Shocking stats

So I have been doing my research on the challenges that offenders face when exiting prison. It’s shocking but not really surprising that:

The Urban institute (2007) reports the following information on soon-to-be released inmates from state prisons: 70% are high school dropouts; 50% are functionally illiterate; 19% have less than 8 years of education; and the pre-incarceration employment rates of offenders are lower than the employment rates of the general U.S. Population. Also, only 27% of soon-to-be-released inmates reported they participated in vocational programs and 35% of them reported they participated in educational programs.

Getting prisoners to participate in programs that they need more than anybody takes intrinsic motivation. Nobody can decide for them. One would think that they would jump at the program opportunities that they are offered, but they do not. I wonder why this is. It might be different values? Or it might just be laziness. Or it might be that they plan on going right back to the same thing that they were doing before (breaking the law. Perhaps robbing people). I am going to do more research on why the majority of inmates don’t participate in vocational programs and college programs. I want to find out why this is and how it can change.

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Attempting to use evidence-based practices at work

So last night was interesting. It is quite difficult to use these practices with some of the offenders that I work with. It seems like they just don’t care and it really is hard to get them to understand that they have a choice in their actions. Either they can follow the rules of the prison or they can get a “charge”. A charge is basically a written report where there are penalties that are dealt with inside the prison such as a $12 fine (which is a lot for somebody making $0.27 an hour) or cell restriction where they have to stay in their cell. It appears that a lot of offenders don’t realize that they are punishing themselves by choosing not to obey the rules. I will write more based on my research of evidence-based practices and applying it at work.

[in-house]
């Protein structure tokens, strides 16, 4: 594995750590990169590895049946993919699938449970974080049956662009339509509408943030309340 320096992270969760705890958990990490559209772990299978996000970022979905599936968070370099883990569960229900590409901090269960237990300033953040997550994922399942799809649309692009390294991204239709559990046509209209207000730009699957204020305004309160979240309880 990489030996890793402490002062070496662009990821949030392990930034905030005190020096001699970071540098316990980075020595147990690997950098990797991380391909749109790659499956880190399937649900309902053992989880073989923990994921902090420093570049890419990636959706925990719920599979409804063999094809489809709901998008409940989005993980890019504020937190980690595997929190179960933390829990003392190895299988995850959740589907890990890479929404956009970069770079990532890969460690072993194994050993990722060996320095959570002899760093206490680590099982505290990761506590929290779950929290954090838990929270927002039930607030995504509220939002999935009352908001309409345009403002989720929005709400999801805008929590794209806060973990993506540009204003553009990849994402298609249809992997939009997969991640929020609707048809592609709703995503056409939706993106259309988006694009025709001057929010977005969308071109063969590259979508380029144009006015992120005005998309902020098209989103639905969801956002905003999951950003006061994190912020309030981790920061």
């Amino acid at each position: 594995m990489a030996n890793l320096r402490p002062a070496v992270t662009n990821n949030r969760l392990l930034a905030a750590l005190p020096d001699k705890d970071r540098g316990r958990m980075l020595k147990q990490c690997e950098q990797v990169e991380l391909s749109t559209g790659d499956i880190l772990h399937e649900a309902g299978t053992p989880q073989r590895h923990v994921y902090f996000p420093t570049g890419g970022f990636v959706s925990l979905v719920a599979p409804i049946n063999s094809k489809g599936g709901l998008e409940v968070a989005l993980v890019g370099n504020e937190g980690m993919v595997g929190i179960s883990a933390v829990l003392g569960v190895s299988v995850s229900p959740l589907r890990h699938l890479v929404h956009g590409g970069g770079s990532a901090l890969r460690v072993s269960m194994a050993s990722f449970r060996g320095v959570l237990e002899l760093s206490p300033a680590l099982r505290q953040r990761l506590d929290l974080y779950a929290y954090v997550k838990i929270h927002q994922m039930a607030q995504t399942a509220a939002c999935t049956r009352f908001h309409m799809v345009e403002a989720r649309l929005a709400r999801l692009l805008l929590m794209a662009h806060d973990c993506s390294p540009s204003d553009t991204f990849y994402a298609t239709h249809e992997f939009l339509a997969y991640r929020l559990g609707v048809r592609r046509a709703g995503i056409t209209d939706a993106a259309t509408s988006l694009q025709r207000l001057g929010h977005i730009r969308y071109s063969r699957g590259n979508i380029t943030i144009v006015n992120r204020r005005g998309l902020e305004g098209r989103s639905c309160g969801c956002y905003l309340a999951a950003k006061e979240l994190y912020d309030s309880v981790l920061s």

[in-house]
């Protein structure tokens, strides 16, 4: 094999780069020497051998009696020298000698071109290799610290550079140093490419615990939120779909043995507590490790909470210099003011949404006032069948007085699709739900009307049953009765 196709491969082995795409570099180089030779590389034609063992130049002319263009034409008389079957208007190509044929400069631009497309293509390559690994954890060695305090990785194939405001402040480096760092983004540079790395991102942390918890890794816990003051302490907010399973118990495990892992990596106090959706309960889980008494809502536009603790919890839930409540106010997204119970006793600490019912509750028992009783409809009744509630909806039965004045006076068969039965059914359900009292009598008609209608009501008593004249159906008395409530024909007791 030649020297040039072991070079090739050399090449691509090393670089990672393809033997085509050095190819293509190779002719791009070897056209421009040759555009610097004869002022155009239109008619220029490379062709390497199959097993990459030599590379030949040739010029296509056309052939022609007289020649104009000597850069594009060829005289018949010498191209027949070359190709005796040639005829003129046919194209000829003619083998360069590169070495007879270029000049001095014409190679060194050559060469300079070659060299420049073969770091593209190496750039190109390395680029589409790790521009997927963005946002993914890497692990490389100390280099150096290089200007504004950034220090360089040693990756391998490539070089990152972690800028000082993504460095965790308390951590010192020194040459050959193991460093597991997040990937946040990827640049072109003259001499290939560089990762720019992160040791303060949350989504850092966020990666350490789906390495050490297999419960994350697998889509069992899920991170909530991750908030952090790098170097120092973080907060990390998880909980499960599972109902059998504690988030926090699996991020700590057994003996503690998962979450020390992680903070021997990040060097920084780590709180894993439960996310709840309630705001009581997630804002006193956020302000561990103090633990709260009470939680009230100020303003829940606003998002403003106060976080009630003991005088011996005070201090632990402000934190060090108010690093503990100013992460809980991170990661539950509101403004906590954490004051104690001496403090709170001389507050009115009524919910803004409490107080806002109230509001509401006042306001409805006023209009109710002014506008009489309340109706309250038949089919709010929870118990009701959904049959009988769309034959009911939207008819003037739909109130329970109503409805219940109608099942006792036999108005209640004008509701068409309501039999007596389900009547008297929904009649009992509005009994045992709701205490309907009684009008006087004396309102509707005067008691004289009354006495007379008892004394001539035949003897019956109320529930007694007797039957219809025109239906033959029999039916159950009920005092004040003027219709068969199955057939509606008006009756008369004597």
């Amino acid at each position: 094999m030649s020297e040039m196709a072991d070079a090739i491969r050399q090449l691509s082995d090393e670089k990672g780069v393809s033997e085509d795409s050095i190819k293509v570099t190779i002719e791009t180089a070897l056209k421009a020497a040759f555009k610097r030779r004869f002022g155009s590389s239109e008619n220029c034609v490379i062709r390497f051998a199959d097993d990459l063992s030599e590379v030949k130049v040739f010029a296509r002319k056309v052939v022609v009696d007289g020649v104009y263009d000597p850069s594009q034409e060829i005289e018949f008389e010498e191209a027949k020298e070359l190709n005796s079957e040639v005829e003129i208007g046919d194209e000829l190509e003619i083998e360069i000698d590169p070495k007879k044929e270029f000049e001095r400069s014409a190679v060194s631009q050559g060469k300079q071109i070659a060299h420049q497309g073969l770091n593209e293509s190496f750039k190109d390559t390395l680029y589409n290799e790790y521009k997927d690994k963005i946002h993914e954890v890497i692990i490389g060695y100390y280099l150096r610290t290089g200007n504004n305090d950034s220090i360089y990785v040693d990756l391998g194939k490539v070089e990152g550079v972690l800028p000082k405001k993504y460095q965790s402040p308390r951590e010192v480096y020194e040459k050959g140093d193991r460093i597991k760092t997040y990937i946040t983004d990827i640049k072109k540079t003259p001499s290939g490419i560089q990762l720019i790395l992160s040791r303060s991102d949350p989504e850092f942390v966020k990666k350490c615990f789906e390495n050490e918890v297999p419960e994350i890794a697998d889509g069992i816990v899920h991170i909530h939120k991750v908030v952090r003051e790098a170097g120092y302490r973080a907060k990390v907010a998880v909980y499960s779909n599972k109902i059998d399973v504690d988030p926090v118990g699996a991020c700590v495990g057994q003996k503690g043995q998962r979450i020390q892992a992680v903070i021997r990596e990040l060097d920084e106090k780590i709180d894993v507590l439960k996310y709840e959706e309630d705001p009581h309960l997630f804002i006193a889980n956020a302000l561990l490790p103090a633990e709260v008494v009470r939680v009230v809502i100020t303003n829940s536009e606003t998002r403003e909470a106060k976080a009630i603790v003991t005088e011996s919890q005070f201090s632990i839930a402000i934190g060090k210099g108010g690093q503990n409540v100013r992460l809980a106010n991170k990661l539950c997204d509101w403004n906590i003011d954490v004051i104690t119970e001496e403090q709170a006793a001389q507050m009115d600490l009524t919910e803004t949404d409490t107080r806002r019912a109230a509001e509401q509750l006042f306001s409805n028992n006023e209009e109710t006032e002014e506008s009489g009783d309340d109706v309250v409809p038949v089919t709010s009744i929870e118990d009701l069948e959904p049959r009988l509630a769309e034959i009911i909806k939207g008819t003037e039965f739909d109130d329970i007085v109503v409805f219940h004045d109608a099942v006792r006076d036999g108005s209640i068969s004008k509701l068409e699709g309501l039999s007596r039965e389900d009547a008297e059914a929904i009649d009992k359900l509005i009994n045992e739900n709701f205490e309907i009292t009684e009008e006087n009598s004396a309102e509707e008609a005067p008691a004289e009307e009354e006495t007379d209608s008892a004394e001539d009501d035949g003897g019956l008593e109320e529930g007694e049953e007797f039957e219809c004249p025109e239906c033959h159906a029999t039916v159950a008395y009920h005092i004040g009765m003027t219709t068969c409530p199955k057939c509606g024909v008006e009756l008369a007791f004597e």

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Hello, World!

My name is Linda Amara. I am a corrections officer majoring in Criminal Justice. I am focusing on evidence based practices introduced in the Virginia Department of Corrections for the purpose of reducing recidivism and helping offenders successfully re-enter society. I am interested in the Virginia Adult Re-entry Initiative (VARI) and hope to one day counsel offenders. These inmates will eventually be our neighbors and their rehabilitation is important for our communities.

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